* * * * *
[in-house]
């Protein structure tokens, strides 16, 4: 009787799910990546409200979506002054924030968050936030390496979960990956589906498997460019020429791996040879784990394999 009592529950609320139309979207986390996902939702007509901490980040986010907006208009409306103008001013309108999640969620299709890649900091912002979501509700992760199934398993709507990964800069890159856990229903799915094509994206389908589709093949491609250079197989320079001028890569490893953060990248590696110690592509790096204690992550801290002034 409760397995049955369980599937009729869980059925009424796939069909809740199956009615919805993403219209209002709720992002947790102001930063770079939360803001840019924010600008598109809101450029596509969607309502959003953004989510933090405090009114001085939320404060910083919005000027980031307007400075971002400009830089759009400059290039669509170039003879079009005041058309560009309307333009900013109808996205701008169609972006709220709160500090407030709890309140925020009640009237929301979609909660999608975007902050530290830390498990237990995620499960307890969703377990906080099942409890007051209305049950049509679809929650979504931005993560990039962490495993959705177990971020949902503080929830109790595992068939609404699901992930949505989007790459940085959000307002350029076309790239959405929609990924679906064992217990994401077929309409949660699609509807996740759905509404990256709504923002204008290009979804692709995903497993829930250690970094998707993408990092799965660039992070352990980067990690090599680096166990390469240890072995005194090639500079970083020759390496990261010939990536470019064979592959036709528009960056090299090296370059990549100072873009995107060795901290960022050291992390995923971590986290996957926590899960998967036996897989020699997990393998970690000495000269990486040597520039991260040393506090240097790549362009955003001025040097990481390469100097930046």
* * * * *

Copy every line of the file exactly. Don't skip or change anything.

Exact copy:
[in-house]
């Protein structure tokens, strides 16, 4: 009787799910990546409200979506002054924030968050936030390496979960990956589906498997460019020429791996040879784990394999 009592529950609320139309979207986390996902939702007509901490980040986010907006208009409306103008001013309108999640969620299709890649900091912002979501509700992760199934398993709507990964800069890159856990229903799915094509994206389908589709093949491609250079197989320079001028890569490893953060990248590696110690592509790096204690992550801290002034 409760397995049955369980599937009729869980059925009424796939069909809740199956009615919805993403219209209002709720992002947790102001930063770079939360803001840019924010600008598109809101450029596509969607309502959003953004989510933090405090009114001085939320404060910083919005000027980031307007400075971002400009830089759009400059290039669509170039003879079009005041058309560009309307333009900013109808996205701008169609972006709220709160500090407030709890309140925020009640009237929301979609909660999608975007902050530290830390498990237990995620499960307890969703377990906080099942409890007051209305049950049509679809929650979504931005993560990039962490495993959705177990971020949902503080929830109790595992068939609404699901992930949505989007790459940085959000307002350029076309790239959405929609990924679906064992217990994401077929309409949660699609509807996740759905509404990256709504923002204008290009979804692709995903497993829930250690970094998707993408990092799965660039992070352990980067990690090599680096166990390469240890072995005194090639500079970083020759390496990261010939990536470019064979592959036709528009960056090299090296370059990549100072873009995107060795901290960022050291992390995923971590986290996957926590899960998967036996897989020699997990393998970690000495000269990486040597520039991260040393506090240097790549362009955003001025040097990481390469100097930046």